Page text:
After that final stroke of paint is laid in place the real fun of redecorating begins. There, before you, lay a blank canvass. Once furniture is set in position your room is ready to show personality. I'd personally recommend leaving artwork leaning against the wall under the places you think you'd like to see it hanging. Live with it like that for a week or so until you are certain it belongs in that spot on the wall. From personal experiece, creating a hole in the wall, no matter how small, only to determine later that a particular piece would look better across the room is akin to getting that first ding on your new car. Especially after all of that tedious prep work.
When I finish painting the Baby! room today my greatest disappointment will be that it will not reflect my full vision. For that we have to finish sourcing and acquire the new products we wish to introduce. In the meanwhile, we will refurbish the room with an eclectic and stylish mix of modern and vintage as we currently have in House. And then I will step back and admire the end result. *That* is the final soothing scratch of the itch.
Thursday, June 26, 2008
...the Lumen series.
Creator Adam Frank is an internationally shown artist and inventor whose body of work encompasses an ongoing investigation of light and interactivity. Lumen is an original series of stainless steel oil lamp shadow projectors. When the fuel cell is lit a soft shadow is cast upon the wall which moves gently as the flame flickers.
Lumen has been featured in Dwell, the New York Times, USA Today, the L.A. Times and has long been available for purchase at MoMA, New York where it has been a best selling item. And now you can find it in our House.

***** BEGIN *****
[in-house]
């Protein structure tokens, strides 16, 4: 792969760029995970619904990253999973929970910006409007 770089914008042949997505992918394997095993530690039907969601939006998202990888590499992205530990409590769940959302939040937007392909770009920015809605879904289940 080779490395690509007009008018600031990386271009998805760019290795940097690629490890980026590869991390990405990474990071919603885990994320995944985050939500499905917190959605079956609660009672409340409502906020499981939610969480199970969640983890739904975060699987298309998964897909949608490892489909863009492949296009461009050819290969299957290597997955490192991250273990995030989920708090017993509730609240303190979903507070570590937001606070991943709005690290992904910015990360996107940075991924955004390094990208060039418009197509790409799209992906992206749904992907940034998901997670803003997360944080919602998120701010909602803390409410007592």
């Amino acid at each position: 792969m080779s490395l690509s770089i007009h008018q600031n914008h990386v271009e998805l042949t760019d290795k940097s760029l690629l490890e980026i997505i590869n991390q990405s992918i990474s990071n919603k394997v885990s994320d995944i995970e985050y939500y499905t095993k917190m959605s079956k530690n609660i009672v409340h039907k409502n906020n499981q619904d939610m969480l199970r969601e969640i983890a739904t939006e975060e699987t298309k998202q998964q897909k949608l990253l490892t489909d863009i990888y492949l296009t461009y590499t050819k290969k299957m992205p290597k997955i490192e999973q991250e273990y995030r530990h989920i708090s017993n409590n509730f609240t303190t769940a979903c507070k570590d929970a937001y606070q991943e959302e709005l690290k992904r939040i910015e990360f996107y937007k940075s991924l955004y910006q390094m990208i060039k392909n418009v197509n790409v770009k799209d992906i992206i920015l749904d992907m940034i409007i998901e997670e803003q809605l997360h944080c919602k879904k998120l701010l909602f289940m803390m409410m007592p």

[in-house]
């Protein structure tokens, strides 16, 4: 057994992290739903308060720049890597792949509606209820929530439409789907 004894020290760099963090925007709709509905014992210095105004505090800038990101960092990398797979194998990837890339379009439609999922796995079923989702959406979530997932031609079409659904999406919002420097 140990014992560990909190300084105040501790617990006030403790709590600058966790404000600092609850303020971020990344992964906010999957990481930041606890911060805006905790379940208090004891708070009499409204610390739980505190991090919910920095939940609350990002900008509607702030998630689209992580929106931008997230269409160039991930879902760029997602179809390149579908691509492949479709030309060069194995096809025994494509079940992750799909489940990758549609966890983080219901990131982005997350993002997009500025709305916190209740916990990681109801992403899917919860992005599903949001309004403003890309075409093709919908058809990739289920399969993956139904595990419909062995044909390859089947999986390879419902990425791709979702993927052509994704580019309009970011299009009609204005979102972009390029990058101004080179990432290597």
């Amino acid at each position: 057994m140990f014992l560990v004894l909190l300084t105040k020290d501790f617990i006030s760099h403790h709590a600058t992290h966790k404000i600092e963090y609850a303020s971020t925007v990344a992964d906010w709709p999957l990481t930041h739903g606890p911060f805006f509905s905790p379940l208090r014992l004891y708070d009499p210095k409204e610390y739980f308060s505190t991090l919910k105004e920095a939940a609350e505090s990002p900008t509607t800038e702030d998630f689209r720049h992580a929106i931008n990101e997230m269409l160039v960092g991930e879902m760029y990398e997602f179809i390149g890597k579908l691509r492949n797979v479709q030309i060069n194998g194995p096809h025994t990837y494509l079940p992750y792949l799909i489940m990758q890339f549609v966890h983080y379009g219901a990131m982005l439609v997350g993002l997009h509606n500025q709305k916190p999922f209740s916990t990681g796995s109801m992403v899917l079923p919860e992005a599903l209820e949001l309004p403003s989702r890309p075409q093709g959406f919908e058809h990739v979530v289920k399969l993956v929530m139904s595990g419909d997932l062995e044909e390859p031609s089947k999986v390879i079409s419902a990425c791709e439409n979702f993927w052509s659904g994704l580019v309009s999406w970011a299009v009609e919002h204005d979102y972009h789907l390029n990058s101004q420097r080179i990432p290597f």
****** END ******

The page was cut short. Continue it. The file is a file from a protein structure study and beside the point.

Romantic, beautiful and innovative we believe Lumen to be an ideal compliment to any decor and a perfectly unique gift for any occasion.
Tuesday, June 24, 2008
Design With Conscience, Artecnica's campaign promoting social and environmental responsibility in design, is a collaboration between foremost designers and artisan communities in underdeveloped nations.
It is design promoting self-sustaining communities, generating global awareness and utilizing humane and earth friendly production.
tranSglass, included in the permanent collection of MoMA, New York, has become one of Artecnica's most desirable products.
Designed by Emma Woffenden and Tord Boontje, and created by Guatemalan artisans, the tranSglass collection features one of a kind vessels - from the lidded carafe to a two holed vase. Each piece is unique in size, appearance and color.
Adorning a shelf or a table with an original and unique piece of tranSglass does more than enhance your environment. Your astute design choice aids our environment and has a positive impact in the lives of the artisans who create these stunning and cleverly designed pieces.